Private pain: ‘My biggest regret’
Premier Annastacia Palaszczuk has revealed it has taken her a long time to come to terms with not having a family of her own.
As she turns 50 this week, she reveals her painful private health battles and the sadness of not having her children of her own.
Twice married (to political journalist George Megalogenis from 1996 to 1998, and from 2004-2009 to-then Labor staffer and now director at the Clean Energy Finance Corporation, Simon Every) Palaszczuk, mindful of many other women in the same position, has chosen to speak out about the heartache of infertility.
"I want to be very clear that not having children is a choice many women make, and they are very happy with that decision. But for me, it has been a deep sadness."
The Premier has endometriosis, a condition that occurs when cells similar to those that line the uterus are found in other parts of the body.
It can be agonisingly painful and can cause infertility, and a raft of other health issues.
"It's not easy speaking about it, it feels like a very intimate thing to talk about, but since I did speak about it other women have approached me and said 'I have it too, and I can't have children either'.
"A woman stopped me at Indooroopilly just the other day and said, I showed my family what you had said about endometriosis, and I was able to say to them 'See, this is what I'm going through'.
"For me, had I known more about the condition earlier, I might have been treated earlier and I might have been able to have children, so I understand I need to speak out."
It has taken the Premier a long time to come to terms with not having a family of her own.
"For me, 50 has been the line in the sand, the point where I say it is not going to happen, and I am at peace with that. I feel lucky, actually, I may not have children of my own, but that doesn't mean I don't have a wonderful family."
In the expansive back yard of the Premier's outer-west home, her niece Evelyn, 6, and nephew Harry, 9, are collecting bamboo sticks to stage a sword fight while Queensland's First Dog, Winton, a groodle, gambols around them.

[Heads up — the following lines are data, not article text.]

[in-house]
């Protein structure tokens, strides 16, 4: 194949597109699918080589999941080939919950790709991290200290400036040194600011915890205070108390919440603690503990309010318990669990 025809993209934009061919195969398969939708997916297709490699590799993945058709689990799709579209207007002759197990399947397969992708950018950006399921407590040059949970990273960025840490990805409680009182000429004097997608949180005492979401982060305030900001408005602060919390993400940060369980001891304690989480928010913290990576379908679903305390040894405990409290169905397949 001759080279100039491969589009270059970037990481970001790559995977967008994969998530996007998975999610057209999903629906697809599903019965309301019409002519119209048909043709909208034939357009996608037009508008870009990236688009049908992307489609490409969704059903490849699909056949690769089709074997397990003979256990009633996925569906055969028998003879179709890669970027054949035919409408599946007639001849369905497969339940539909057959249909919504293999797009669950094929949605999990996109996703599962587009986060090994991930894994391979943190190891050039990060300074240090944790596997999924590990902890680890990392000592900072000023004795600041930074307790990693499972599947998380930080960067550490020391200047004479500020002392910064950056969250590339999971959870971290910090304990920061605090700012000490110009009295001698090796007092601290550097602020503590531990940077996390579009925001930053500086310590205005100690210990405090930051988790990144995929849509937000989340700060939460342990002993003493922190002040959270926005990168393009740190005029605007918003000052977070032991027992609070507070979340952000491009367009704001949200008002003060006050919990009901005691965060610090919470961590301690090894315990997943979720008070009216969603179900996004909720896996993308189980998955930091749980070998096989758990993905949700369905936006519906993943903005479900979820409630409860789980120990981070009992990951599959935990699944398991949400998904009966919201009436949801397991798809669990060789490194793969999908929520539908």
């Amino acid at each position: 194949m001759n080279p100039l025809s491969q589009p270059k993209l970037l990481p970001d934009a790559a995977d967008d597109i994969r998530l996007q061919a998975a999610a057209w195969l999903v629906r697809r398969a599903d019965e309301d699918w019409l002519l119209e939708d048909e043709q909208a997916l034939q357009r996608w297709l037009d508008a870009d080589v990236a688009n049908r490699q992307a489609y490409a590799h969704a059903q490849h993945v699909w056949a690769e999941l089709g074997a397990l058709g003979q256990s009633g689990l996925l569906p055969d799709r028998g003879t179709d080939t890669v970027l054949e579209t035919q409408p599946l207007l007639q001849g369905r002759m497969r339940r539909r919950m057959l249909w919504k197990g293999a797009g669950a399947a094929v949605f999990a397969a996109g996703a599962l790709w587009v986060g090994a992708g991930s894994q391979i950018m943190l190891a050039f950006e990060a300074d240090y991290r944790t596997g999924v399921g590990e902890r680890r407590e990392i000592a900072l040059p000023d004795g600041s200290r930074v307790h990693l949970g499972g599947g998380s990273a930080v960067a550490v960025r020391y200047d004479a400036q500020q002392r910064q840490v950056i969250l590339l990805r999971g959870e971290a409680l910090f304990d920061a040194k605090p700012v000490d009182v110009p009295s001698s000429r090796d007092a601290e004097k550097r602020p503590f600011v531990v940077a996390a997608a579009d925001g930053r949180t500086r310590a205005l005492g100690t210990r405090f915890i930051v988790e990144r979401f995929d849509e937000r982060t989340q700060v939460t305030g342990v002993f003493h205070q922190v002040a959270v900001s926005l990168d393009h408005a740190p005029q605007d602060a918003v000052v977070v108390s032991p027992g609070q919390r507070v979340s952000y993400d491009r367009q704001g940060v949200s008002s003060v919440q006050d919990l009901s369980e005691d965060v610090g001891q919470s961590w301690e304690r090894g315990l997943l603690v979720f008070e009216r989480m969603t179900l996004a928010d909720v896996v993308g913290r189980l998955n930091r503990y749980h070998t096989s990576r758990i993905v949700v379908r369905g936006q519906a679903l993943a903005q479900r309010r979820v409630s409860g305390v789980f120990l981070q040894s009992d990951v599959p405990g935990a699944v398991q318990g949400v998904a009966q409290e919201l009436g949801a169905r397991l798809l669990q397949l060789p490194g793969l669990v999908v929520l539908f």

Palaszczuk is extremely close to her three sisters, Cathy, 45, Nadia, 41, and Julia, 39, and their respective children; Harry, 9, (Cathy's son); Annie, 10 and Lucy, 6 (Nadia's daughters); and Evelyn and Emma, 3, (Julia's girls).
"I just love spending time with them, having them over and seeing the world through their eyes, which makes you see it in a much better light yourself."
The Premier is also very close to her parents, Henry, 72, and Lorelle, 70.
While Palaszczuk says that her teenage dreams of life at 50 did not include becoming Premier, there is no doubt her political pedigree somewhat portended a life in politics.
Henry Palaszczuk was, like his daughter after him, the Labor member for Inala until 1992 (he was also the member for Archerfield in 1984).
Theirs is a family steeped in Labor tradition - when Annastacia Palaszczuk was a little girl, she thought a regular visitor to their Durack home, the much-loved Labor figure, Kevin "Buckets" Hooper was Gough Whitlam.
Little wonder, then that she grew up to eschew a law degree earned at the University of Queensland, for a life on the hustings.
For Henry Palaszczuk, known for his charisma, penchant for pastel polo shirts, and dry sense of humour, his daughter's rise to the top of the state Labor tree has been "wonderful to watch".
"Also, everyone finally knows how to spell my name now, so that's been a big plus," he says.
"Watching Stacia grow up, I actually always thought she would probably eventually go into politics and I was not surprised at all when she became leader. Because she was such a curious child, she always wanted to know why, always wanting to join in adult conversations, always asking questions, and later, she was particularly interested in the machinations of politics, how it worked, how things got done."
It was during his daughter's university years, studying law in the late 1980s at the University of Queensland, he says that he "lost her to politics".
"She became completely immersed in university politics and Labor politics, and now that she's Premier it's difficult to spend time with her."
Does he miss seeing her? "Yes, but I've got three other daughters, so it's fine."
This is standard Henry Palaszczuk mischief making.
The Premier says she's inherited her father's sense of humour but not, perhaps, his comedic timing.
"Every now and again people get my jokes," she muses.
"Sometimes I have to say during a speech or a talk, 'That was a joke' and everyone says, 'Oh, the Premier told a joke', and I can't understand why they didn't get it. But I think I'm quite funny," she shrugs.